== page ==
An Interview with Teddy Atim, PhD (MAHA '08)

Teddy Atim

Visiting Fellow, Feinstein International Center

With more than 15 years of experience working with children, women, and families affected by armed conflict, killings, sexual violence and more, Teddy Atim understands the most difficult aspects of life for humanitarian workers. In this Q&A, she shares some thoughts and reflections. Learn more about Atim here.

Please tell us about the work you are currently doing.
I have both a practice and research background, working to alleviate human suffering in times of emergencies. I currently continue with my research work as part of the Feinstein International Center, Tufts University, as well as with other think tanks or research institutions in different parts of the world, especially those that promote the dignity of those most affected by crisis. My work entails listening to those most vulnerable due to a combination of violence and conflict, and natural disasters, to better understand how policies and programs can respond to their realities.

One of the latest pieces of work I am involved with is the Apolou research that works with the pastoral group, the Karamojong in Eastern Uganda. In the last year and a half, there has been a resurgence of armed violence in the region, critically affecting pastoral livelihoods, the mainstay of the people there. Many households are no longer able to meet their daily food needs, with many children and adults severely malnourished. The recent prolonged dry spell, (March – July) made the situation worse, with reported hunger in the region and several people having died because they had nothing to eat.

Reading or hearing such reports of the people you know or work with is challenging as a humanitarian and researcher. On many occasions when the news comes up on TV, I worry if the people I have gotten accustomed to during my work there will survive, or if they are still alive.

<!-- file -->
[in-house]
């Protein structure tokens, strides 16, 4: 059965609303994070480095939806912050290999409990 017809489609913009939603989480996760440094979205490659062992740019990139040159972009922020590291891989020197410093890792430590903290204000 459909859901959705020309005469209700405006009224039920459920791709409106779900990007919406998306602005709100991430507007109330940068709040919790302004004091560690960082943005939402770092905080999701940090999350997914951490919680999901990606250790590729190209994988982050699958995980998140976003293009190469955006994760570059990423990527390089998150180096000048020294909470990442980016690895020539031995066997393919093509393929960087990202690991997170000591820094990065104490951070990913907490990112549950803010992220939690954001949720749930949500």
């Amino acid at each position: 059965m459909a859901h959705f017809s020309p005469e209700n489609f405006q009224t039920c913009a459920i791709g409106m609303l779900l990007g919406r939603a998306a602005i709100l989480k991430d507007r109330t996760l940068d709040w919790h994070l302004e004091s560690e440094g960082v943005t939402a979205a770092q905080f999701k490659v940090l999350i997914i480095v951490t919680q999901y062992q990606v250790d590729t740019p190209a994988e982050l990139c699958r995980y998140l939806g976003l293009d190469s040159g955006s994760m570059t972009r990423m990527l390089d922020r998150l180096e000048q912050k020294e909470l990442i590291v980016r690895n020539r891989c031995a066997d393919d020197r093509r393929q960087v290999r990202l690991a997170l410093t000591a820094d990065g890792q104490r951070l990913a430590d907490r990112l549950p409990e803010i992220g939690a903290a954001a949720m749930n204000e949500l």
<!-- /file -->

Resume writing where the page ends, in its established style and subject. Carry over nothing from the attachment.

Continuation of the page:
One particular young man who I have been interviewing since 2019 remains with me. I worried more about him because, for each year that I had gone back to see him, the family had experienced some disaster. The first occasion was the death of his father; in 2020, his sister passed, leaving behind two children; and later his blind mother died. He looks after his three young siblings and the two children belonging to his late sister. Everyone relies on him. He goes out daily to cut trees to burn for charcoal to sell to buy food for the family – it is the only livelihood source for the family.

During my last fieldwork trip in Dec 2021, he told me; “I feel worn out, maybe one day I will break down from all the hard work I do...I will continue to do it until my body fails to do it and sit back to wait for hunger to kill us if by that time I have no alternative.”

This statement broke my heart. I came from that field trip holding him in my heart. There is no way you can simply walk away from such desperation and live normally.

I use this story to highlight the realities that many humanitarians have to contend with daily, besides the dangers of insecurity, remoteness, and other challenges of working in a humanitarian setting. Sometimes, it is not possible to sit by and wait for aid to come in in order to act, but it is possible to act immediately to save a life. You can’t account for these actions to anyone, but I believe it is a moral obligation for humanitarians to do something to save life as they see best. It is rewarding for me to know that he is still there, even though I am not sure for how long he can manage it, but it gives me relief and hope to know he is well at the moment. It is a small but significant action to center the people in the middle of a crisis in the work we do.

How did your experience at Fletcher prepare you for this role?
The Fletcher MAHA degree program was instrumental in preparing me for this role in many ways: I developed the critical and analytical skills that I needed to undertake research, synthesize it, and communicate it to a variety of audiences. It also enabled me to link the things I see on the ground to a larger conversation at the global level, in terms of making sense of what’s ongoing in the field.

The degree has also enabled me to command authority and respect in my field. I have repeatedly been told by other colleagues in the field how prestigious a Fletcher degree is. It has enabled me to occupy spaces and develop critical networks with other like-minded individuals, organizations, and institutions, giving me the opportunity to contribute in many ways to making the world a better place.

How do you recognize World Humanitarian Day?
World Humanitarian Day is the day that I celebrate the work that I do to dignify people affected by the crisis, especially recognizing the contributions and sacrifices that humanitarian workers endure to make the world a better place. I do know that in other emergencies and crises, humanitarian workers face extreme risk because of the work they do; some have been killed, sexually abused, harassed, held in detention, tortured, and more. Such a day is to recognize and remember them wherever they are, and work towards making humanitarian work safer for those who do it. This is how I think others can acknowledge the day.